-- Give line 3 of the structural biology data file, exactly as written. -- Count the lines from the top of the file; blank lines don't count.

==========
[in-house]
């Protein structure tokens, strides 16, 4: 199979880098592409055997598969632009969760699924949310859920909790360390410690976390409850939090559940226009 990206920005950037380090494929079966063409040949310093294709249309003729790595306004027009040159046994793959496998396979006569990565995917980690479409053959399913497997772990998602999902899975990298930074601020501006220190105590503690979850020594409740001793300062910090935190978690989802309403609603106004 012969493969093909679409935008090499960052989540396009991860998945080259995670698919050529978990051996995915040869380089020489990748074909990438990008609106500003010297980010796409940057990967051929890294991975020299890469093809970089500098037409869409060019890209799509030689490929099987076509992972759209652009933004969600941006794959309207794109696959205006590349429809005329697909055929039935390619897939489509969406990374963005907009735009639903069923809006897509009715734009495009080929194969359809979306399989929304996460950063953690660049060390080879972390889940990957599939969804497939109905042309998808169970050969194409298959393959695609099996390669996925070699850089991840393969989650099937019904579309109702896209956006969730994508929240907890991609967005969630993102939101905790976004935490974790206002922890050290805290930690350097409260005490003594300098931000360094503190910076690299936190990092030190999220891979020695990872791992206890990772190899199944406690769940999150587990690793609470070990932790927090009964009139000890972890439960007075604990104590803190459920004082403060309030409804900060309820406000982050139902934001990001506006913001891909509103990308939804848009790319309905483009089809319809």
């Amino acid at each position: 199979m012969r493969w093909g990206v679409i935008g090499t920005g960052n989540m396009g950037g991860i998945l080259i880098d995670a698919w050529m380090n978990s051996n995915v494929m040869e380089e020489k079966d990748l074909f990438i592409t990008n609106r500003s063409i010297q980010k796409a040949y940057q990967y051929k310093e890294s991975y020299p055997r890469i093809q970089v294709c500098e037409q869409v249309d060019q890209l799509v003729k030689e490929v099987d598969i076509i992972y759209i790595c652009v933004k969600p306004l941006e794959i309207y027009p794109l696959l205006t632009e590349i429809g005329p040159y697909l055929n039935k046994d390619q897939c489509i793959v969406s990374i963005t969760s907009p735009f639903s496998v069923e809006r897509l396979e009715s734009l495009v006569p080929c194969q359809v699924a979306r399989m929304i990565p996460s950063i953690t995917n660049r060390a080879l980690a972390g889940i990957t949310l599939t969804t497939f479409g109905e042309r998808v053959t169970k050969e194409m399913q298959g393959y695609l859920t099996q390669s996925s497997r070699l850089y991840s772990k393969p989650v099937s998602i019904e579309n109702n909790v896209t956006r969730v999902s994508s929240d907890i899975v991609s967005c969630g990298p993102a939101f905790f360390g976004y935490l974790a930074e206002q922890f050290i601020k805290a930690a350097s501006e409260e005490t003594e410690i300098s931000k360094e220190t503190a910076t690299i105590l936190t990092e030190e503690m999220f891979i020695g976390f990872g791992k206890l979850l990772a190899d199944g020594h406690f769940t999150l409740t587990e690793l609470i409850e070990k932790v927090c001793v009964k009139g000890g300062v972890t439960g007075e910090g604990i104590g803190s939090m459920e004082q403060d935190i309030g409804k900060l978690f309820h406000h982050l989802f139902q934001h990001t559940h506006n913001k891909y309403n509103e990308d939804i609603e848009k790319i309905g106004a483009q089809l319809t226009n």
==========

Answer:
């Amino acid at each position: 199979m012969r493969w093909g990206v679409i935008g090499t920005g960052n989540m396009g950037g991860i998945l080259i880098d995670a698919w050529m380090n978990s051996n995915v494929m040869e380089e020489k079966d990748l074909f990438i592409t990008n609106r500003s063409i010297q980010k796409a040949y940057q990967y051929k310093e890294s991975y020299p055997r890469i093809q970089v294709c500098e037409q869409v249309d060019q890209l799509v003729k030689e490929v099987d598969i076509i992972y759209i790595c652009v933004k969600p306004l941006e794959i309207y027009p794109l696959l205006t632009e590349i429809g005329p040159y697909l055929n039935k046994d390619q897939c489509i793959v969406s990374i963005t969760s907009p735009f639903s496998v069923e809006r897509l396979e009715s734009l495009v006569p080929c194969q359809v699924a979306r399989m929304i990565p996460s950063i953690t995917n660049r060390a080879l980690a972390g889940i990957t949310l599939t969804t497939f479409g109905e042309r998808v053959t169970k050969e194409m399913q298959g393959y695609l859920t099996q390669s996925s497997r070699l850089y991840s772990k393969p989650v099937s998602i019904e579309n109702n909790v896209t956006r969730v999902s994508s929240d907890i899975v991609s967005c969630g990298p993102a939101f905790f360390g976004y935490l974790a930074e206002q922890f050290i601020k805290a930690a350097s501006e409260e005490t003594e410690i300098s931000k360094e220190t503190a910076t690299i105590l936190t990092e030190e503690m999220f891979i020695g976390f990872g791992k206890l979850l990772a190899d199944g020594h406690f769940t999150l409740t587990e690793l609470i409850e070990k932790v927090c001793v009964k009139g000890g300062v972890t439960g007075e910090g604990i104590g803190s939090m459920e004082q403060d935190i309030g409804k900060l978690f309820h406000h982050l989802f139902q934001h990001t559940h506006n913001k891909y309403n509103e990308d939804i609603e848009k790319i309905g106004a483009q089809l319809t226009n």